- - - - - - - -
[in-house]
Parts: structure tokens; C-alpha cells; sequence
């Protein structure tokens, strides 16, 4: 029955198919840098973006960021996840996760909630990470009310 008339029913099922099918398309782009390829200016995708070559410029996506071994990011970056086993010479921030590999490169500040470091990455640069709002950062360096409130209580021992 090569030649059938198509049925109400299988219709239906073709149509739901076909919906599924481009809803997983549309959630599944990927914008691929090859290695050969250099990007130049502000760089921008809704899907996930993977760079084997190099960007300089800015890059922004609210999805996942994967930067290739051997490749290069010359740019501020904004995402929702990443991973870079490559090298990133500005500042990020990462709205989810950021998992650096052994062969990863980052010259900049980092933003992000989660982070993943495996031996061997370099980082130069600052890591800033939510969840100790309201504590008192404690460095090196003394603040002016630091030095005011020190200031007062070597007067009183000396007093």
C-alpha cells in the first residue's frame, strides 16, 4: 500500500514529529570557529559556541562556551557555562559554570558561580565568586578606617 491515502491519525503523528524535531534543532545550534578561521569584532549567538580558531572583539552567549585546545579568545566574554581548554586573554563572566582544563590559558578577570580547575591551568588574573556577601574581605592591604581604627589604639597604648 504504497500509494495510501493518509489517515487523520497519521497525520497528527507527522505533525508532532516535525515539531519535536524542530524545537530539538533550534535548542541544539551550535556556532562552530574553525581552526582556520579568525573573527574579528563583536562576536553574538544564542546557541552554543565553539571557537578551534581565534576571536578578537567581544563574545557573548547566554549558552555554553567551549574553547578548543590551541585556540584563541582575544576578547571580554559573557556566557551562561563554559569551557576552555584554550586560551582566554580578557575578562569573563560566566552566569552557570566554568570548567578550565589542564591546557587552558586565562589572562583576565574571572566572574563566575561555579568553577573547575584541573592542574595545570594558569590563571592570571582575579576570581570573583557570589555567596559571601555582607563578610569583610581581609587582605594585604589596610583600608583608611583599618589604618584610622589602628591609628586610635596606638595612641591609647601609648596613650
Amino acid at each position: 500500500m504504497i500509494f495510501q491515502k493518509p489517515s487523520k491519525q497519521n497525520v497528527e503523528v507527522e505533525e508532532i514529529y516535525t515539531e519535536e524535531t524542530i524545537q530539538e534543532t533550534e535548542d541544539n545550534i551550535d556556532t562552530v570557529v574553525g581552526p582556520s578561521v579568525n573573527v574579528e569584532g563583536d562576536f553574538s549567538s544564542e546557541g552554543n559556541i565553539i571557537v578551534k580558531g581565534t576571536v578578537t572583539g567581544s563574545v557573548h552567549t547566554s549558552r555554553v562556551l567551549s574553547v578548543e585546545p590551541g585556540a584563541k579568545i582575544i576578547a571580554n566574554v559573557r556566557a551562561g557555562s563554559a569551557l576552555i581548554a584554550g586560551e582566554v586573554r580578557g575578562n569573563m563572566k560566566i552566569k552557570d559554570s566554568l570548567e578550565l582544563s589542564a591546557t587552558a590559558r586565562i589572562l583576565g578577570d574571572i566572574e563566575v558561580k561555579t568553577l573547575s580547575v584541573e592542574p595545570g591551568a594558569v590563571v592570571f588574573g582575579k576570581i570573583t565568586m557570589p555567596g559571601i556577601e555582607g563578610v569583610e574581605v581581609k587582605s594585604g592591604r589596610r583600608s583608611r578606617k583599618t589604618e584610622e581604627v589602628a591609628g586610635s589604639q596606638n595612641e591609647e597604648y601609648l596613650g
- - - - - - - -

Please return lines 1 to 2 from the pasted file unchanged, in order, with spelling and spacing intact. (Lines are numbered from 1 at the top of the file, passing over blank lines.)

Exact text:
[in-house]
Parts: structure tokens; C-alpha cells; sequence